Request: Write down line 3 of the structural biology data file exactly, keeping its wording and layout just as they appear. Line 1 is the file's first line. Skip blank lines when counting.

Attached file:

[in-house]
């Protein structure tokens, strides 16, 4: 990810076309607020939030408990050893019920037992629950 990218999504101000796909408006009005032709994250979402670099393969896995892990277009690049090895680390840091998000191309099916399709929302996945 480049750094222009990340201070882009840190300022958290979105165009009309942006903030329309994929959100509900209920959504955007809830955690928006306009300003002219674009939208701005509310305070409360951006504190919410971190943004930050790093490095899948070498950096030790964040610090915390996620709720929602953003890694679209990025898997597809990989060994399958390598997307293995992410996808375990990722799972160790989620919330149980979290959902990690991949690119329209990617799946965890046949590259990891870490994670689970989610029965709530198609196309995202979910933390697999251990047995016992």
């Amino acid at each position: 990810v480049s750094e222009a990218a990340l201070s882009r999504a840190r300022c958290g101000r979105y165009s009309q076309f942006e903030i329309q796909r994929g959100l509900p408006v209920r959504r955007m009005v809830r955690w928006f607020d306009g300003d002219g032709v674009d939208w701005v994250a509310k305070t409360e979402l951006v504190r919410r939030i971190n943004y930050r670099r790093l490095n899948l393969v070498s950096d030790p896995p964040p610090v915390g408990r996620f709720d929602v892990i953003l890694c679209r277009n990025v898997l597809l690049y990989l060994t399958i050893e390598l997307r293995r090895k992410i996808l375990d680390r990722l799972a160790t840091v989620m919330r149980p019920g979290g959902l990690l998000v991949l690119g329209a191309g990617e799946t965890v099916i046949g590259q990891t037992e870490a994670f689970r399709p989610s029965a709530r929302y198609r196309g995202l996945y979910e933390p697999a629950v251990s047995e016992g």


């Amino acid at each position: 990810v480049s750094e222009a990218a990340l201070s882009r999504a840190r300022c958290g101000r979105y165009s009309q076309f942006e903030i329309q796909r994929g959100l509900p408006v209920r959504r955007m009005v809830r955690w928006f607020d306009g300003d002219g032709v674009d939208w701005v994250a509310k305070t409360e979402l951006v504190r919410r939030i971190n943004y930050r670099r790093l490095n899948l393969v070498s950096d030790p896995p964040p610090v915390g408990r996620f709720d929602v892990i953003l890694c679209r277009n990025v898997l597809l690049y990989l060994t399958i050893e390598l997307r293995r090895k992410i996808l375990d680390r990722l799972a160790t840091v989620m919330r149980p019920g979290g959902l990690l998000v991949l690119g329209a191309g990617e799946t965890v099916i046949g590259q990891t037992e870490a994670f689970r399709p989610s029965a709530r929302y198609r196309g995202l996945y979910e933390p697999a629950v251990s047995e016992g």